It is just a year since an explosion at a chemical plant in Seveso, in Northern Italy, brought a drastic change in the life of the town.
1977: GV: deserted area in Seveso, cyclist rides by.
LV: troops guarding barred off area. (3 shots)
GV: workers in protective clothing in trucks and bulldozers.
1976: GV: ICMESA factory. (2 shots)
SV: damaged tree. (2 shots)
CU: dead rabbit.
CU AND SV: children in hospital. (3 shots)
SV: troops roll out barbed wire (2 shots)
SV: residents load up cars to evacuate (3 shots)
GV: winter scenes deserted area, piles of rubbish (3 shots)
CU AND SV: official notice, people seeking information (3 shots)
GV AND CU: demonstrators with banners (4 shots)
1977: GV: Seveso houses behind wire (2 shots)
LV AND SV: workman in protective clothing with bulldozer. (2 shots)
CU: official shows map of contaminated area.
GV: birds flying over area.
GV: traffic passing barbed wire, entering town. (3 shots)
Script is copyright Reuters Limited. All rights reserved
Background: It is just a year since an explosion at a chemical plant in Seveso, in Northern Italy, brought a drastic change in the life of the town. The cloud of poisonous gas dispersed within hours; but the cloud of suspicion and fear still lingers on.
SYNOPSIS: Seveso looks much as it has for the past twelve months: barbed wire sealing off contaminated areas; troops of the Italian army keeping guard over them; houses and factories standing empty and deserted. Workers in protective clothing are out with bulldozers, removing earth that may retain poisonous substances and taking samples away for analysis. But still nobody really knows whether the danger is over and the people can safely go back home.
On July 10th last year, a white cloud of vapour shot up from the chimney of the ICMESA plant -- a subsidiary of the Swiss chemical group Hoffman La Roche. The implications did not become clear until vegetation began to wither about ten days later, and people found hundreds of small animals dead or dying.
Then people, and children in particular, began coming out in a skin disease called chloracne, which produces rashes burns and boils. At least 500 children have suffered form it. The cause has been identified as a poison known as dioxin, which fell in the cloud of vapour.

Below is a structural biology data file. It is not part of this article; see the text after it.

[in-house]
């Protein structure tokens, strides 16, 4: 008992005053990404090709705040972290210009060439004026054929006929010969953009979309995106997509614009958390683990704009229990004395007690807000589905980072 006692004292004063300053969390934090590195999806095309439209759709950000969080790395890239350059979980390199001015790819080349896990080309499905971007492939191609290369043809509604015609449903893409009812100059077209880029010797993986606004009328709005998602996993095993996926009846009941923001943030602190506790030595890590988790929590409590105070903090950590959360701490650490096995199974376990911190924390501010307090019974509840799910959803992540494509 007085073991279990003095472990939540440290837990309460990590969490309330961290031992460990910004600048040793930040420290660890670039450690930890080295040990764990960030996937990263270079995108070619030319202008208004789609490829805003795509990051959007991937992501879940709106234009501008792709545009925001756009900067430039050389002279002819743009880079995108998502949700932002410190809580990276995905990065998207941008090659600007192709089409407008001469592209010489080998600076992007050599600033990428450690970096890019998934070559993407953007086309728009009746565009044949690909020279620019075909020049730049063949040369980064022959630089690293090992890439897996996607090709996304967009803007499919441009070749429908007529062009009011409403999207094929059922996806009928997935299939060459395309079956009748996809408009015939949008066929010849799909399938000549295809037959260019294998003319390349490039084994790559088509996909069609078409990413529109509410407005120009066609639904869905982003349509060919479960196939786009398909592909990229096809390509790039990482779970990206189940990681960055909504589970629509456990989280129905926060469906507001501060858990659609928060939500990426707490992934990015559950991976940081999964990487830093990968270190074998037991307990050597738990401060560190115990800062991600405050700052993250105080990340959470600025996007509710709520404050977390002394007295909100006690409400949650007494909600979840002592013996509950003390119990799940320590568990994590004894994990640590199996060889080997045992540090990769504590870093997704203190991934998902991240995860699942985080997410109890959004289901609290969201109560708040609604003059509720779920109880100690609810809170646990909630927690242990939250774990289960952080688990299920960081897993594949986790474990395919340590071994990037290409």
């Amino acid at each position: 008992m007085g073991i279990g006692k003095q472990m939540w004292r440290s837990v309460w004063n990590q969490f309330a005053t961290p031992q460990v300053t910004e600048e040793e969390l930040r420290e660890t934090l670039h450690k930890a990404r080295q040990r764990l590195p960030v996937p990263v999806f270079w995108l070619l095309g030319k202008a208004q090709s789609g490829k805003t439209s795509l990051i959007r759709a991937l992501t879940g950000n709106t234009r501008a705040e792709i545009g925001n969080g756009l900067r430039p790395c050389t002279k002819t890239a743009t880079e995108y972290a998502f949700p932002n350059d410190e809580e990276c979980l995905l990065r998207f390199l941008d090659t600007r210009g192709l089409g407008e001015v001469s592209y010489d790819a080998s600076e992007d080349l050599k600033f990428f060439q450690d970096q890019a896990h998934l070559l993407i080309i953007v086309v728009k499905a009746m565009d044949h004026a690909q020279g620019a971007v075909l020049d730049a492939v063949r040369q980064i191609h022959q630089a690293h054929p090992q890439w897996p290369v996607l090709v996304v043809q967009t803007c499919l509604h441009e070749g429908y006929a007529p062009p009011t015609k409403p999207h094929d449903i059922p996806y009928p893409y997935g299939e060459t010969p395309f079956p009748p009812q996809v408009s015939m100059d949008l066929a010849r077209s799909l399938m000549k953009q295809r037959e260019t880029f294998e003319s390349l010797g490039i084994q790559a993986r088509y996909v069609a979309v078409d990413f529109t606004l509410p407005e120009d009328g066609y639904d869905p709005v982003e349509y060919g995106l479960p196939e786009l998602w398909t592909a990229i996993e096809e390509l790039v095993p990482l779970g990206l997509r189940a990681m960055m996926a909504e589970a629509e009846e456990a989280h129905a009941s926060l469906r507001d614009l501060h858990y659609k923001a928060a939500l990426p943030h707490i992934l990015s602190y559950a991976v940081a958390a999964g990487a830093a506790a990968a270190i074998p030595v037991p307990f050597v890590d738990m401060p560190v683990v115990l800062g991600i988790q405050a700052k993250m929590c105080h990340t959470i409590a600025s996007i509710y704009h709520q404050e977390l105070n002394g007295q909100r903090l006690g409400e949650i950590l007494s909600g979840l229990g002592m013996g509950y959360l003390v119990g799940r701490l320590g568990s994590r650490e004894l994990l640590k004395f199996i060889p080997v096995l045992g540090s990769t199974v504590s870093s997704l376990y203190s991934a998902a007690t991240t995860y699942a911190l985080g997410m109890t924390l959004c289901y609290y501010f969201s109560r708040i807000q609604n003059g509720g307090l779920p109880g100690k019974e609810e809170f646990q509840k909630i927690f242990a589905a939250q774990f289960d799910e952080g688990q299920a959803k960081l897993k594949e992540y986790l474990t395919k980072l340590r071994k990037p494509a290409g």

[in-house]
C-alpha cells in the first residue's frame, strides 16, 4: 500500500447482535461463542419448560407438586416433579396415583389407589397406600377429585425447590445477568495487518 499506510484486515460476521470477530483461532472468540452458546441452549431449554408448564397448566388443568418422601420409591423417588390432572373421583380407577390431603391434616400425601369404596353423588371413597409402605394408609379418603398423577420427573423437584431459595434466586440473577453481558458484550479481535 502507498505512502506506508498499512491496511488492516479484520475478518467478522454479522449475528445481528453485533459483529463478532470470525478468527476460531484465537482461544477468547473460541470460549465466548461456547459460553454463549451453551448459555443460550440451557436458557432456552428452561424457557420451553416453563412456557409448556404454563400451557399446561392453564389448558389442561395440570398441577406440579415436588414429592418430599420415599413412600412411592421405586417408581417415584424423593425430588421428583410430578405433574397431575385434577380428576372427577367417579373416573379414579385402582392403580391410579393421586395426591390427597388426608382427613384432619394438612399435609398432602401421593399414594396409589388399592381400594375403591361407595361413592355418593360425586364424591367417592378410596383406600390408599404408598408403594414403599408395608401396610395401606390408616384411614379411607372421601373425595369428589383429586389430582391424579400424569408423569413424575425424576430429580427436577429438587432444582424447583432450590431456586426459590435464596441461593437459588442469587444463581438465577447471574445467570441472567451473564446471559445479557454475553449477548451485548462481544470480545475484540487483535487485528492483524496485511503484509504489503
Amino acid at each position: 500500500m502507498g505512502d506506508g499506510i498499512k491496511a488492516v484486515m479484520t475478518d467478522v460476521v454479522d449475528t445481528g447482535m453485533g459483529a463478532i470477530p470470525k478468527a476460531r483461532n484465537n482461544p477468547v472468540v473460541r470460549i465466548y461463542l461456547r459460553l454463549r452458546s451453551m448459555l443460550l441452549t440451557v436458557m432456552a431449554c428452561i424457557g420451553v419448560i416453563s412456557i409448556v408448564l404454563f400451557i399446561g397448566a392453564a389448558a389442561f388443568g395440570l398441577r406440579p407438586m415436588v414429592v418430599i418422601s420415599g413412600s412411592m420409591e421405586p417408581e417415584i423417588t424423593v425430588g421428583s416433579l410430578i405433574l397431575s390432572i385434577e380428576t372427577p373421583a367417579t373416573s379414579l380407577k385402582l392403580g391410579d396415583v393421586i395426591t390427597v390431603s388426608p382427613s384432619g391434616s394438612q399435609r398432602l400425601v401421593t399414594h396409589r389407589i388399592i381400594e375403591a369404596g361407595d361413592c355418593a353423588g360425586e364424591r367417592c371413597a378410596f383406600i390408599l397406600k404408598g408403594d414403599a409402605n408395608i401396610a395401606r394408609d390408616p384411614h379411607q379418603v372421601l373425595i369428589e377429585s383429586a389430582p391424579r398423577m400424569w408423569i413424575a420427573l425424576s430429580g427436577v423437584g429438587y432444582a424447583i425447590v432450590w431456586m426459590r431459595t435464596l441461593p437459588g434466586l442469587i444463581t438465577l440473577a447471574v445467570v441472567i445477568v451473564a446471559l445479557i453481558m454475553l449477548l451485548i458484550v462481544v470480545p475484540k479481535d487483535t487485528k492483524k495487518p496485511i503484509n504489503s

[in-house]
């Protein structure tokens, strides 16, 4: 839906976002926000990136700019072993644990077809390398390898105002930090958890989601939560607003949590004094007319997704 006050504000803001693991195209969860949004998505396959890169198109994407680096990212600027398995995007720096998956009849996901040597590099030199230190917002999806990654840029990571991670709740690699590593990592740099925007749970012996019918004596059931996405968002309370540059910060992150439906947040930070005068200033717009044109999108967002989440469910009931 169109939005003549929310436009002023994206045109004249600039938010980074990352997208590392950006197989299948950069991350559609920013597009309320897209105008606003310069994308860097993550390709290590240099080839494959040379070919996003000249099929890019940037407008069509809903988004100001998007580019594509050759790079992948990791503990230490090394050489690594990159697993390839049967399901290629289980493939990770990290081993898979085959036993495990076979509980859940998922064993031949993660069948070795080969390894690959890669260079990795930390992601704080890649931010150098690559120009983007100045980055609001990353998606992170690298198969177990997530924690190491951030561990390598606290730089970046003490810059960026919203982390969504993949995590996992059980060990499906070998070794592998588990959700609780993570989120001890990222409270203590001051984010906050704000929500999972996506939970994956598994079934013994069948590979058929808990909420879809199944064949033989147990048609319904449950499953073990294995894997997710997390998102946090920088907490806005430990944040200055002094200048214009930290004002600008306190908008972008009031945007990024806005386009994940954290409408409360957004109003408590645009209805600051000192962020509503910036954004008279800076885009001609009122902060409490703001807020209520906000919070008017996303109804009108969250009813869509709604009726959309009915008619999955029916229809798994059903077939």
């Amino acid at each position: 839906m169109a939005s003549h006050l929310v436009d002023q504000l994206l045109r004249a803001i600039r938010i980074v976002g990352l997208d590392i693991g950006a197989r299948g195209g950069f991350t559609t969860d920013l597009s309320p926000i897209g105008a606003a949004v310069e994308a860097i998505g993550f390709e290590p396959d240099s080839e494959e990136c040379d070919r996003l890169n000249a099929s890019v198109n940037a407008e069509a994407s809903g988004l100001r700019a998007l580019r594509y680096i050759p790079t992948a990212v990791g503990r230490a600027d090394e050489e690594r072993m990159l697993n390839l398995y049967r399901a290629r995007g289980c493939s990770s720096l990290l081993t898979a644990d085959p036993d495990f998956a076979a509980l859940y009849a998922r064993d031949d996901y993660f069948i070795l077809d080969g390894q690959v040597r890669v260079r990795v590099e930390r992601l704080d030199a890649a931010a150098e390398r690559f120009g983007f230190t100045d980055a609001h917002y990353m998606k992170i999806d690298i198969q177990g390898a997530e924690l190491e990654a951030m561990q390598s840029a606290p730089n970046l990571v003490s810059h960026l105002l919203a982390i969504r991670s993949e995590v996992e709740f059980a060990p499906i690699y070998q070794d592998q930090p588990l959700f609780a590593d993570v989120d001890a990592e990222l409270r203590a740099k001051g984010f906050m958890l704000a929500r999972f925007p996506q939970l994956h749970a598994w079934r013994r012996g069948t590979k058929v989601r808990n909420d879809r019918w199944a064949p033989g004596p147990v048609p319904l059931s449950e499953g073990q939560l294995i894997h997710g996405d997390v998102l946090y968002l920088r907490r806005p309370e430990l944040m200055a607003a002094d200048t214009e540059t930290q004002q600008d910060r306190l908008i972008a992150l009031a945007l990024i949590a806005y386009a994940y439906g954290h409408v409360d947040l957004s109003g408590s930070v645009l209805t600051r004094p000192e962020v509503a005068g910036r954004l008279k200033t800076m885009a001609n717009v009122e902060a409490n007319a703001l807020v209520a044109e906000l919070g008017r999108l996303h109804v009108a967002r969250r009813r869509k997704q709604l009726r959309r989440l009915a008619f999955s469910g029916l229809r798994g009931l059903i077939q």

The army was sent in to seal off the affected areas as soon as the scale of the disaster was realised. People living closest to the factory were evacuated from their homes. It was typical of the mistrust and ignorance of the dangers that some resort hotels were reluctant to receive them for fear of infection.
Throughout the winter, work went on, cutting down trees, killing animals, collecting up contaminated materials in the sealed-off area near the factory known as Zone A. People began to get impatient, tried to get in to recover their possessions, and demanded to know when they might be allowed home. Criticism of the authorities became entangled with local and national politics. Industrial safety and pollution are live political issues in many part of Italy.
Now the regional administration has said that evacuees should be able to go home within a month; but some of them are reluctant to do so. They are not satisfied that it is safe to till their land. Some of the women are still afraid to have children for fear the might be born malformed. There is no great confidence, either, in the official maps which show the areas regarded as having been contaminated. Some people are claiming that traces of dioxin have been found in villages several miles (kilometres) outside the officially designated area.
There are several ways in which pollution might be spread: by wild life; in streams; and particularly by traffic. A main road from Milan to Como runs close to the contaminated area, and this has remained open ever since the disaster.